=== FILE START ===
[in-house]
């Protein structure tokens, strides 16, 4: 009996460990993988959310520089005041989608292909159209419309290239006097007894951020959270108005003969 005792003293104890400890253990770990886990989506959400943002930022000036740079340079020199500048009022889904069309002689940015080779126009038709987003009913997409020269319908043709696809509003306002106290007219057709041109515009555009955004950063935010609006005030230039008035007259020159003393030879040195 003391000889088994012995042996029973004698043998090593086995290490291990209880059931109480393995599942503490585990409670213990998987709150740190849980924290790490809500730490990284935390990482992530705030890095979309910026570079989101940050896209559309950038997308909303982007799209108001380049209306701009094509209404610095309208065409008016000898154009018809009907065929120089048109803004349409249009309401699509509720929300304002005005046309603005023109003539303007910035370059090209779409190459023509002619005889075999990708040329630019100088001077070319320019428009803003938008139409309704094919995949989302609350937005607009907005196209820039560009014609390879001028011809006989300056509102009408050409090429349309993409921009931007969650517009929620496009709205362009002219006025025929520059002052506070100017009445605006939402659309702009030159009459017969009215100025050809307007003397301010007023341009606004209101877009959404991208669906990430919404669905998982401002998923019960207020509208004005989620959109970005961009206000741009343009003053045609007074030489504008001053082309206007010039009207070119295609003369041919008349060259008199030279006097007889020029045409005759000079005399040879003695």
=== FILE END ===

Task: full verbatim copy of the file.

[in-house]
């Protein structure tokens, strides 16, 4: 009996460990993988959310520089005041989608292909159209419309290239006097007894951020959270108005003969 005792003293104890400890253990770990886990989506959400943002930022000036740079340079020199500048009022889904069309002689940015080779126009038709987003009913997409020269319908043709696809509003306002106290007219057709041109515009555009955004950063935010609006005030230039008035007259020159003393030879040195 003391000889088994012995042996029973004698043998090593086995290490291990209880059931109480393995599942503490585990409670213990998987709150740190849980924290790490809500730490990284935390990482992530705030890095979309910026570079989101940050896209559309950038997308909303982007799209108001380049209306701009094509209404610095309208065409008016000898154009018809009907065929120089048109803004349409249009309401699509509720929300304002005005046309603005023109003539303007910035370059090209779409190459023509002619005889075999990708040329630019100088001077070319320019428009803003938008139409309704094919995949989302609350937005607009907005196209820039560009014609390879001028011809006989300056509102009408050409090429349309993409921009931007969650517009929620496009709205362009002219006025025929520059002052506070100017009445605006939402659309702009030159009459017969009215100025050809307007003397301010007023341009606004209101877009959404991208669906990430919404669905998982401002998923019960207020509208004005989620959109970005961009206000741009343009003053045609007074030489504008001053082309206007010039009207070119295609003369041919008349060259008199030279006097007889020029045409005759000079005399040879003695």